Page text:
The unique Tyrolean carnival

Good vs evil, day vs night, light vs dark, warm vs cold. These contrasts take centre stage at the Tyrolean carnival celebrations, which are held every year between 6 January (Epiphany) and Ash Wednesday. The carnival brings a lot of noise, creepy masks and all sorts of dances to conjure up the end of winter.
Innsbruck is a hotspot for this ancient Tyrolean tradition, which has survived the course of time from the distant past to the present day. It is mainly thanks to the many carnival associations that we are still able to experience carnival culture in Tyrol today.

Masks, noise and characters

It is no wonder that the carnival celebrations in Tyrol are so intense, so unruly, so fanatical and so wild. This mountainous region has always been exposed to the most extreme whims of nature. For thousands of years, the survival of the rural population was dependent on good weather and a good harvest.

Tyrolean carnival customs were born of this rural past. The desire to survive the frosty, harsh and inhospitable winter as quickly as possible has resulted in a rich treasure trove of other colourful carnival characters. Witches, wild men and many others are driven away by various other characters. Some of these are finely dressed and all of them come with deafening levels of noise and music. These days, the battle of good vs evil is often played out in front of thousands of spectators at the numerous carnival events, such as Schianen gian, Schleicherlaufen, Mullerlaufen, Wampelerreiten and more.

The witches

Witches are an indispensable part of alpine customs. They embody winter and all things bad, devilish and evil. It may seem like nice gesture when the witches clean spectators' shoes with their brooms during carnival but it is just a front. Your days are numbered. 

The Schleicher

This is one of the most common characters seen during the Tyrolean carnival celebrations. They sneak around wearing masks and with bells on their backs before suddenly standing up and shocking spectators, often letting out loud cries in the process. The town of Telfs is home to a particularly artistic Schleicher but they only hold a "Schleicherlauf" parade every five years.t.

The Tuxer

For centuries, Tyroleans were seen as "Tuxer". This carnival character, therefore, represents a noble yet easy-going Tyrolean who likes a little drink. The "Tuxer" from the Zillertal Valley earned the Tyroleans this reputation when they worked as traders throughout Europe. The smiling and friendly facial expressions combined with a smart outfit give these male characters their noble appearance.

The Spiegeltuxer

This is Tyrol's most famous carnival character. The costume includes a headdress that stands over one metre high and weighs around 14 kg, making the Spiegeltuxer stand out amongst the crowds of Matschgerer, Muller or Wampeler. They also wear traditional dress featuring the Tyrolean eagle, short black Lederhosen (leather trousers) and "Stitzln" (calf socks).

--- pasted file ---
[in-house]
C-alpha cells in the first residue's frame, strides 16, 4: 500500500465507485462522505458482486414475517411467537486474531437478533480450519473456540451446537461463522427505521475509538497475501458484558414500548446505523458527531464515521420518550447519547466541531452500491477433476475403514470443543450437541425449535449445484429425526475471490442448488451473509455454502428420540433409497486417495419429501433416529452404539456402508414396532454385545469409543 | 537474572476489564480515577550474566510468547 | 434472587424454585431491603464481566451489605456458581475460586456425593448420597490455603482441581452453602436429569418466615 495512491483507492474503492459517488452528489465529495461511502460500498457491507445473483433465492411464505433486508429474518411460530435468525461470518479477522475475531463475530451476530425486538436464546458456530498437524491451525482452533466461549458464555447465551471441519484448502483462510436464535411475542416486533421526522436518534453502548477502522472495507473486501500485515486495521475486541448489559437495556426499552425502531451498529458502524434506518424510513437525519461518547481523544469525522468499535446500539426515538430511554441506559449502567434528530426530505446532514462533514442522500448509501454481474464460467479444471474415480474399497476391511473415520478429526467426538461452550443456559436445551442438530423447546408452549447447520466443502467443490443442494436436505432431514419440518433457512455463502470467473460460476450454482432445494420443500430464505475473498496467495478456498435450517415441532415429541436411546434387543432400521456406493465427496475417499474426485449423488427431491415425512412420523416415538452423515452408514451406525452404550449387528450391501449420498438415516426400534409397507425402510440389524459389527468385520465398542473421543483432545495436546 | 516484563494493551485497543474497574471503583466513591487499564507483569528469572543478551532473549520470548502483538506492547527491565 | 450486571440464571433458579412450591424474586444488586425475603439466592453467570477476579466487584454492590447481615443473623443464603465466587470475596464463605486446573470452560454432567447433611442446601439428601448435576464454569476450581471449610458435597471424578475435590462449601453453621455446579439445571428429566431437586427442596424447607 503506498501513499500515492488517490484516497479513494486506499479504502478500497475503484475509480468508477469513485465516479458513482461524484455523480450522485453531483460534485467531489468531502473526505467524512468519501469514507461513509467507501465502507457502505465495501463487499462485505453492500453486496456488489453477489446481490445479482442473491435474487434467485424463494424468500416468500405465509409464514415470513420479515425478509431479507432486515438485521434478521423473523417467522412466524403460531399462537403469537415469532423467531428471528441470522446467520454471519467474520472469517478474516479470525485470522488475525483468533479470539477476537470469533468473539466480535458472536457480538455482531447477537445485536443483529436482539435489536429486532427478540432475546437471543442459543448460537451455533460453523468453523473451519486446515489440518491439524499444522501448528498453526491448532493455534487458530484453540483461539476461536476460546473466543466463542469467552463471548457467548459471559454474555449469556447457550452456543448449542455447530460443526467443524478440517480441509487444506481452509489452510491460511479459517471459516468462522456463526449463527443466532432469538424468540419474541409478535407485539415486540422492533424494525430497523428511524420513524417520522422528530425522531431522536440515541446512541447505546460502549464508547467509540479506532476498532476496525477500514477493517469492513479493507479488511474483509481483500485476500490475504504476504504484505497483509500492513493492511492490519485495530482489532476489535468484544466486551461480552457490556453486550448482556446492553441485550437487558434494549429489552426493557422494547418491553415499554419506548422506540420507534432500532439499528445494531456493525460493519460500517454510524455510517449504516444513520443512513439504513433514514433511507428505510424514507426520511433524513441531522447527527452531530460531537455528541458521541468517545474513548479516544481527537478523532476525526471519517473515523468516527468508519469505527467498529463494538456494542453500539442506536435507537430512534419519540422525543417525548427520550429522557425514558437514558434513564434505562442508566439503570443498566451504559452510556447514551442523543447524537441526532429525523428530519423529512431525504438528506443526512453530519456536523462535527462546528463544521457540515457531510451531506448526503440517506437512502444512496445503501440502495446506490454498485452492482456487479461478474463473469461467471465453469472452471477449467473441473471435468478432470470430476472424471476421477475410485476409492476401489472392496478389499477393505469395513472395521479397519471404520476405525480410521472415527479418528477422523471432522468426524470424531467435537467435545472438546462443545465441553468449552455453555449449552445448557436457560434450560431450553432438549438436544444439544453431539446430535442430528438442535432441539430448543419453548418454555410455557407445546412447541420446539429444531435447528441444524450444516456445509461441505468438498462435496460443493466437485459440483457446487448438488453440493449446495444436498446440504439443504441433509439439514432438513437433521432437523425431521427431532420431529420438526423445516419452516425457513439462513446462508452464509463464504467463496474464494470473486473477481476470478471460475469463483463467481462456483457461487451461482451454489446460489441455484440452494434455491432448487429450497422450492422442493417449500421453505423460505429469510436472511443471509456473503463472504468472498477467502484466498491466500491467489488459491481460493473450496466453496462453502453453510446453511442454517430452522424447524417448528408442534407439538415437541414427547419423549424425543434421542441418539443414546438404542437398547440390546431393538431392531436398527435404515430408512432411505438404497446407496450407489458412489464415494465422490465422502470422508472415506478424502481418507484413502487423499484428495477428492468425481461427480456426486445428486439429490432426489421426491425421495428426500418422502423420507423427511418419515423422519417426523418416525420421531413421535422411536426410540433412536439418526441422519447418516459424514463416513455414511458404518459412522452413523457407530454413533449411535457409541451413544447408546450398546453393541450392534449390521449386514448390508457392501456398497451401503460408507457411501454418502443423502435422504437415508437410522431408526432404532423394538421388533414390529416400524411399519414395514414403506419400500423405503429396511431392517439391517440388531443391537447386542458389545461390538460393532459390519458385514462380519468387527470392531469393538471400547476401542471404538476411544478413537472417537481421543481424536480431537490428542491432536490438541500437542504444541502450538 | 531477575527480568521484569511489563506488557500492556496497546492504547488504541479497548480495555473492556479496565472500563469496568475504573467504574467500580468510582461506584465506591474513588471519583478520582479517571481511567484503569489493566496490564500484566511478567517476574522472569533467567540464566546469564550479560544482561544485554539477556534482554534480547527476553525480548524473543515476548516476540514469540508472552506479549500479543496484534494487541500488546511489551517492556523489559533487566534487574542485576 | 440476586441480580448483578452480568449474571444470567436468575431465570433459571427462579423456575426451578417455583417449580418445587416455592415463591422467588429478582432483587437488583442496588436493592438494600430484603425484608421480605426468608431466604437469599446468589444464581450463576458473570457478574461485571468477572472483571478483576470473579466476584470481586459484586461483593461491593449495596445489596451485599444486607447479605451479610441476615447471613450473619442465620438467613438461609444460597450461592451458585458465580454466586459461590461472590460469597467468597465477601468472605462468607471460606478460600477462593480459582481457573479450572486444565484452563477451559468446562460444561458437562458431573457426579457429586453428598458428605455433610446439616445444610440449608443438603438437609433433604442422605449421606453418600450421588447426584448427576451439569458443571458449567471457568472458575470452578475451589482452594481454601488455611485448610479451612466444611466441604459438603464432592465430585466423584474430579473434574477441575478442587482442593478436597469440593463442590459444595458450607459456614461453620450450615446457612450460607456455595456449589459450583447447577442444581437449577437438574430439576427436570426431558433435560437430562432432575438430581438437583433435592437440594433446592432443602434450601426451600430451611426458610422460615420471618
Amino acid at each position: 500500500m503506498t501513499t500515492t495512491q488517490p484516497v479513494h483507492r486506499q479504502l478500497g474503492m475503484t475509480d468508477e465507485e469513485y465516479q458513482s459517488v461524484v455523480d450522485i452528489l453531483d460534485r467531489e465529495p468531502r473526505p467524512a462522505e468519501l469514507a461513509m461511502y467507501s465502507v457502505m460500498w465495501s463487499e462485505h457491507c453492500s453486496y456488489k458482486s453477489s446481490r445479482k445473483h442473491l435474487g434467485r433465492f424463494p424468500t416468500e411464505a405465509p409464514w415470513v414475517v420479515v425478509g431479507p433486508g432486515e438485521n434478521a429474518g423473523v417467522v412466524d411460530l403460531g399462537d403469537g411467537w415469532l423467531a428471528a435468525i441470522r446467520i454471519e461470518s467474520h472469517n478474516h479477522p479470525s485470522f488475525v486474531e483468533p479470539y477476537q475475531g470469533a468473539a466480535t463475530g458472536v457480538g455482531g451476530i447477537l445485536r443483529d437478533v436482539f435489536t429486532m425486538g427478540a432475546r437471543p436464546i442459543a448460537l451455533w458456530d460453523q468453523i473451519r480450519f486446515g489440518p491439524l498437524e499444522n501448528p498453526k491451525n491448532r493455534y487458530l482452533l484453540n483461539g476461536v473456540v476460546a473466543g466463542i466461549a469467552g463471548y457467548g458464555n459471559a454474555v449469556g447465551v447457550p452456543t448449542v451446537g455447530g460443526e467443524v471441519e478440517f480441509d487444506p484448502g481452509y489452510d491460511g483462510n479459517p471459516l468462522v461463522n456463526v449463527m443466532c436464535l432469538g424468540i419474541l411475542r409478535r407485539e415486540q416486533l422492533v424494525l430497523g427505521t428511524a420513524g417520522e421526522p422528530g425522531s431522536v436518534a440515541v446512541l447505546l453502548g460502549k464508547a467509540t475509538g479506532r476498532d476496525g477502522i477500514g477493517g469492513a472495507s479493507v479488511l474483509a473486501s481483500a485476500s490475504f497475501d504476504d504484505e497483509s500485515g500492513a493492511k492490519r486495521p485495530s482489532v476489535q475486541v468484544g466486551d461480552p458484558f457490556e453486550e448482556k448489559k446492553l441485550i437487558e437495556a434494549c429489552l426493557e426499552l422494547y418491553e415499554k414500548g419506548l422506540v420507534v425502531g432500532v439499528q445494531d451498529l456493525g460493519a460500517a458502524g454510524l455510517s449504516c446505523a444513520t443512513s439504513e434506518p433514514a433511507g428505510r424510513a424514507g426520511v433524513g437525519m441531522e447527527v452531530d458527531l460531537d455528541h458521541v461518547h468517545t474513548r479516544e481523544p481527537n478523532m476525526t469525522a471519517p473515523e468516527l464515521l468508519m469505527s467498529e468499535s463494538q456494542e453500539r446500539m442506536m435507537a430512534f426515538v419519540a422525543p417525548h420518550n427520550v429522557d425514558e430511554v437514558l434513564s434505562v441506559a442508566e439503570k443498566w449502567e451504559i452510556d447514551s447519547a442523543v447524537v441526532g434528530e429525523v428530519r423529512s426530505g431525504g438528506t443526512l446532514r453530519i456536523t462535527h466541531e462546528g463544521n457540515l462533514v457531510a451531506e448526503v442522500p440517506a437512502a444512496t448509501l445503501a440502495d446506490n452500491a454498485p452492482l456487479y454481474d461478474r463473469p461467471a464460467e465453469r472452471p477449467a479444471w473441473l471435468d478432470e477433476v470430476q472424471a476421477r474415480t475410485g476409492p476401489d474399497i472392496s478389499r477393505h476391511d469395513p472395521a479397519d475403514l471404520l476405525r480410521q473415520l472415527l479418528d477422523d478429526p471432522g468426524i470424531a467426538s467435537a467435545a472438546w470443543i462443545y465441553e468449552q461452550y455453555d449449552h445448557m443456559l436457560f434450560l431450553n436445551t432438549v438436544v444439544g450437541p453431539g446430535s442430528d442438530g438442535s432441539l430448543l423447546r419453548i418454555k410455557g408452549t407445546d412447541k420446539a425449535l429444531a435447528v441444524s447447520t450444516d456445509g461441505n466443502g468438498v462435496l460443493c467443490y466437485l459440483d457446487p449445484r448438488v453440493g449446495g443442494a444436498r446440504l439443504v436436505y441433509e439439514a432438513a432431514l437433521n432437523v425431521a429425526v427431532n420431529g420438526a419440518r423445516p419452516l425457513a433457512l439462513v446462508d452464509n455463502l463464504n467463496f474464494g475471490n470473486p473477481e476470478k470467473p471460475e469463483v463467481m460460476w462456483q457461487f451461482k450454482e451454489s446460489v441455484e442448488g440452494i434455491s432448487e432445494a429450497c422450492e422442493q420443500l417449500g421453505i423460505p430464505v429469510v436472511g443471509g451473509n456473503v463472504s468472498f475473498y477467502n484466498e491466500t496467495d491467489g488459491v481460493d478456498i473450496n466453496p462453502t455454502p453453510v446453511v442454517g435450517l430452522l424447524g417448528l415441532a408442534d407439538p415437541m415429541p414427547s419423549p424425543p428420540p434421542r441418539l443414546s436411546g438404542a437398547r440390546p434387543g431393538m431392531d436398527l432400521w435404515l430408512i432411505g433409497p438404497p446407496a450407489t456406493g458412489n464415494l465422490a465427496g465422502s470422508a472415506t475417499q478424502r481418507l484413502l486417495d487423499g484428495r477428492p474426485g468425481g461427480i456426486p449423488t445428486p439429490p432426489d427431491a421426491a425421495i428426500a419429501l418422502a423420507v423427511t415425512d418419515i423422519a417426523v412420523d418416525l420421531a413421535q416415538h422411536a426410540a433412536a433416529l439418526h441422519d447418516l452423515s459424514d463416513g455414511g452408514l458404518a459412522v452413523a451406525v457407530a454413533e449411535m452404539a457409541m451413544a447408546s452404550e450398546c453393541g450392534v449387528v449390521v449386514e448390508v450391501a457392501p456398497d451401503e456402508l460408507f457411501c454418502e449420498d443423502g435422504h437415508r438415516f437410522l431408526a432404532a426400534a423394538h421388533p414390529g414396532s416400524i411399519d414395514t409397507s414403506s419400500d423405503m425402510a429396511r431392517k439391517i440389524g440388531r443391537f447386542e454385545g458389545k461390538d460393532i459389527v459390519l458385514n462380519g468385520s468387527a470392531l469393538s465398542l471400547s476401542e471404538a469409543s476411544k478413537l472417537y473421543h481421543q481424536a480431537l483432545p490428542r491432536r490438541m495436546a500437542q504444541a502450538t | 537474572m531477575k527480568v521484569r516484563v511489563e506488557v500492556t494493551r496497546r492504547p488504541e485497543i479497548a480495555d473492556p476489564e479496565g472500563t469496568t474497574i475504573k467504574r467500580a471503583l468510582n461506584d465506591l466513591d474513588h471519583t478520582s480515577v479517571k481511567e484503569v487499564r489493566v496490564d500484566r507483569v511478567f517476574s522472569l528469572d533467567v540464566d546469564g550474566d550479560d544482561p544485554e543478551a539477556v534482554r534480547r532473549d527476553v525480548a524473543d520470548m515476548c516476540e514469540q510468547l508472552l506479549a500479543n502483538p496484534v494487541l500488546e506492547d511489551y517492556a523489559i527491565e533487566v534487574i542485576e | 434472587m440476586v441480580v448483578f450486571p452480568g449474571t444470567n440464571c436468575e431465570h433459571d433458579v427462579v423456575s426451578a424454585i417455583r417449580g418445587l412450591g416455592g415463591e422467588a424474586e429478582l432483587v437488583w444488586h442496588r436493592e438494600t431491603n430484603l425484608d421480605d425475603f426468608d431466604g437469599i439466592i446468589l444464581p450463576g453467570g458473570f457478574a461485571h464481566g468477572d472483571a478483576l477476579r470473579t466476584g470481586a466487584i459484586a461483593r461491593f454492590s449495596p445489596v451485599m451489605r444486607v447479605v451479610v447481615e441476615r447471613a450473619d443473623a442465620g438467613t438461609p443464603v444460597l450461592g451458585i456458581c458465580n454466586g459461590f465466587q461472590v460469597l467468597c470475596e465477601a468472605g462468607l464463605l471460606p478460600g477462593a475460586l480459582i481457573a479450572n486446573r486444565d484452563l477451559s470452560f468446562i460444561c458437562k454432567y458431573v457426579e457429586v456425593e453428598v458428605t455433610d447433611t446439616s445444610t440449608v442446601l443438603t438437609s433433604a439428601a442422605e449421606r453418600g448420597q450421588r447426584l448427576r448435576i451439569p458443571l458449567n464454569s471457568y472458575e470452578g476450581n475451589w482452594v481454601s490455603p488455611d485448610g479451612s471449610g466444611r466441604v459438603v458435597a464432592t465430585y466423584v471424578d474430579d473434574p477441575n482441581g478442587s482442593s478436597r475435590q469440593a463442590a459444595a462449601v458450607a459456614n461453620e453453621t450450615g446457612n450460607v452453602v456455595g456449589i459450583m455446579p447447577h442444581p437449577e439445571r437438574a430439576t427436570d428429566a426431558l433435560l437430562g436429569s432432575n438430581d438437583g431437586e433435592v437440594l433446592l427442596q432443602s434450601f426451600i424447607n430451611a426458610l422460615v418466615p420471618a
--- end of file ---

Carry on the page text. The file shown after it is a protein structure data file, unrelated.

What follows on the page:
The Zaggler

These characters get their name from the almost 100 "Zagglen" (tassels) sewn onto their blue outfit. They also wear headgear that features around 100 black rooster feathers, a mirror and a rabbit fur. Their unfriendly appearance is combined with jerky, powerful movements.

The Klötzler

These characters wear an outfit covered in colourful or brown-and-white wooden shingles that are also called "Klötzln" in Tyrol. The noise generated by the movement of these blocks is intended to make way for the masked characters that follow. The men who appear as the Klötzler character need to be quite fit because the wooden shingles add a lot of weight.

The Zottler

This character wears a grim mask and is known for his raw movements. The Zottler is bad-tempered because he represents winter and this means the other characters are after him. His clothing is covered in various fringes and his hat is shaped like a crest. 

The Melcher

This character is a reminder that carnival customs originally had important ties to alpine farming and agriculture. The Melcher is young and likeable, representing a funny and happy person. He wears a green cloth on his chest, the straps of his traditional Lederhosen (leather trousers) are embroidered and his belt is decorated with coins. 

The Weiße

This character is very beautiful, young and lively. His clothes are smart and include white trousers that feature red and green tassels, ribbons and bells that run down along the seam. The Weiße gets his name from his white shirt. In his hand, he carries an "Ulrichstecken", a stick that is cut off in autumn and bent in water. During carnival, the Weiße hops forwards and backwards over this curved crop.

The witches

Witches are an indispensable part of alpine customs. They embody winter and all things bad, devilish and evil. It may seem like nice gesture when the witches clean spectators' shoes with their brooms during carnival but it is just a front. Your days are numbered. 

The Schleicher

This is one of the most common characters seen during the Tyrolean carnival celebrations. They sneak around wearing masks and with bells on their backs before suddenly standing up and shocking spectators, often letting out loud cries in the process. The town of Telfs is home to a particularly artistic Schleicher but they only hold a "Schleicherlauf" parade every five years.t.

The Tuxer

For centuries, Tyroleans were seen as "Tuxer". This carnival character, therefore, represents a noble yet easy-going Tyrolean who likes a little drink. The "Tuxer" from the Zillertal Valley earned the Tyroleans this reputation when they worked as traders throughout Europe. The smiling and friendly facial expressions combined with a smart outfit give these male characters their noble appearance.

The Spiegeltuxer

This is Tyrol's most famous carnival character. The costume includes a headdress that stands over one metre high and weighs around 14 kg, making the Spiegeltuxer stand out amongst the crowds of Matschgerer, Muller or Wampeler. They also wear traditional dress featuring the Tyrolean eagle, short black Lederhosen (leather trousers) and "Stitzln" (calf socks).